At Jordanian high schools, there is an increasing concern about student misbehavior, particularly in the classroom. Qwaidat and Hamdi (1997) report that student misbehavior has become a serious problem at Jordanian high schools. Jeremy, et al., (2008) defines classroom misbehavior as students cutting class or being late, leaving their seats, speaking out of turn or otherwise disrupting instruction, failing to follow directions or complete assignments, and cheating. Teachers frequently complain that they spend more time trying to control students than teaching them. Administrators are also concerned about frequent truancy to assaults on teachers. In addition, students express fear of walking in school corridors and of losing possessions. Parents are very concerned about the frequent lack of respect for authority and the apparent lack of discipline at schools. Acts of misbehavior committed in and around schoolyards has caught the media's attention. Moreover, there is a general feeling among educators and the community at large that student misbehavior at high schools is steadily corroding the learning environment.
It does not seem justified to assume that by identifying the predictor of student misbehavior in daily school activities, student misbehavior will automatically be reduced or even eradicated. Furthermore, there is a need to gather more conclusive data on student misbehavior at Jordanian high schools. Without a definite understanding of student misbehavior in all its existent forms, any measures to eradicate such misbehavior cannot be effectively implemented and appropriate recommendations cannot be formulated.
Student misbehavior is one of the most troubling realities in education today (Charles, 2008), not only in the USA but also in other parts of the world, such as Jordan (Qwaidat and Hamdi, 1997). The rising level of student misbehavior is becoming a serious problem and has increased dramatically over the past few years. The lack of positive data in regard to student misbehavior at Jordanian high school is one of the main reasons why this problem persists. It is important to note that student misbehavior is not only a serious problem for parents, teachers, headmasters, administrative staff, and educators but permeates into the rest of society at large and the level of productivity of developing nations. This problem has raised serious concerns in regard to the quality and employability of graduates produced by public high schools nationwide.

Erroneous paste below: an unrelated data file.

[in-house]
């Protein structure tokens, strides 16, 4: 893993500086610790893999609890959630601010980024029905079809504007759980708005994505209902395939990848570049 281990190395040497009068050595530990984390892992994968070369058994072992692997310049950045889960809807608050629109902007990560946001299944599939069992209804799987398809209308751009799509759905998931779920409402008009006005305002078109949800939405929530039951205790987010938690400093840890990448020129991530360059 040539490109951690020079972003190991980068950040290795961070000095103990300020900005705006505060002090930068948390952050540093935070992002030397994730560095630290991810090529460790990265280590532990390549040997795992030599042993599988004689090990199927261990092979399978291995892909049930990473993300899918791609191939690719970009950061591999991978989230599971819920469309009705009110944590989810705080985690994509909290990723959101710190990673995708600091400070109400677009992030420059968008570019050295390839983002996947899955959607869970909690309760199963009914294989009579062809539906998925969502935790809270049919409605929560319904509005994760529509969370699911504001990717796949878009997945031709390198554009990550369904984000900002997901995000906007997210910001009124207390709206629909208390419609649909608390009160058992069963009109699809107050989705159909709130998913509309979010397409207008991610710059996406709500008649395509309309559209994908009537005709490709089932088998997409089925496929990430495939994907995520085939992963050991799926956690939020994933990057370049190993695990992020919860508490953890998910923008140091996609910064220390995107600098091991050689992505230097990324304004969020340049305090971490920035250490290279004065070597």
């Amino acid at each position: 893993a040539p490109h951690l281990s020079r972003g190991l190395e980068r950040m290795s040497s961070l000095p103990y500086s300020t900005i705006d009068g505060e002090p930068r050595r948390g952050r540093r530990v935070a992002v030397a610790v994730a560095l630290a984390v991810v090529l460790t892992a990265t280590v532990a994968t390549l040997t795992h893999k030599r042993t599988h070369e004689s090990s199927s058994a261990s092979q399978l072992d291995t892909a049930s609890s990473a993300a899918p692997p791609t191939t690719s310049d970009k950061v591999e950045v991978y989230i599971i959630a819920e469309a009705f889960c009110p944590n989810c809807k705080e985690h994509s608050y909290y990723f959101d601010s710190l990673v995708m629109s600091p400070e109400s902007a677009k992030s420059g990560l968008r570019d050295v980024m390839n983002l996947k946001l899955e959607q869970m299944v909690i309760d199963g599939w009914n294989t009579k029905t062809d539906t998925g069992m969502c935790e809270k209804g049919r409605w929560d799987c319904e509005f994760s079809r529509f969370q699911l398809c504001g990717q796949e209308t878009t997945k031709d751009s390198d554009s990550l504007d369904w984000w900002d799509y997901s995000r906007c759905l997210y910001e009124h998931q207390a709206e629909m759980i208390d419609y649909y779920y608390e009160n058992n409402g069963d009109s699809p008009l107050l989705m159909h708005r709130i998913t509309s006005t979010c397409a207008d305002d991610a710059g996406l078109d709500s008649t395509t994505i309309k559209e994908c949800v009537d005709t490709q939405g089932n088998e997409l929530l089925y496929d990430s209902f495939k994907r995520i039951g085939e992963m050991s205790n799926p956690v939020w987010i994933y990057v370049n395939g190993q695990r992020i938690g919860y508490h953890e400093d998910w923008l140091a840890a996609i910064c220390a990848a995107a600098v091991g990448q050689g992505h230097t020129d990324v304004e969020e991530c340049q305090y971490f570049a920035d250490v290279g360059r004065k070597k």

Student misbehavior is the most urgent problem faced by school administrators and teachers in Jordan (Qwaidat and Hamdi, 1997). This situation has prompted attempts at early intervention, recognizing as most crucial the need to prevent a further increase of student misbehavior. There seems to be a lack of insight into the factors that influence student misbehavior which would enable policy makers to design the successful and effective policies needed.
More specifically, there is insufficient information and a lack of comprehensive studies to determine the predictors of student misbehavior. Furthermore, an in-depth study to identify the predictors of student misbehavior is essential to determine the relationships between student misbehavior and gender, grade levels, and types of school.
The aims of the study
The main purpose of the study presented in this paper is to explore the degree of students' misbehavior in Jordanian high schools. This study also tried to explore how variables such as gender, grade level, and types of schools may influence students' misbehavior through answering the following questions:
What types of misbehavior exists among students of Jordanian high schools?
What is the degree of the student's misbehavior?
Is there a significant difference in the mean scores of students' misbehavior based on gender?
Is there a significant difference in the mean scores of students' misbehavior based on grade level?
Is there a significant difference in the mean scores of students' misbehavior based on type of school?
1.4 Research Hypotheses:
To address the objective of the current study, the following null hypotheses are investigated.
Hypothesis 1: There is a significant difference between the mean score of students' misbehavior for male and female students in Jordanian high schools.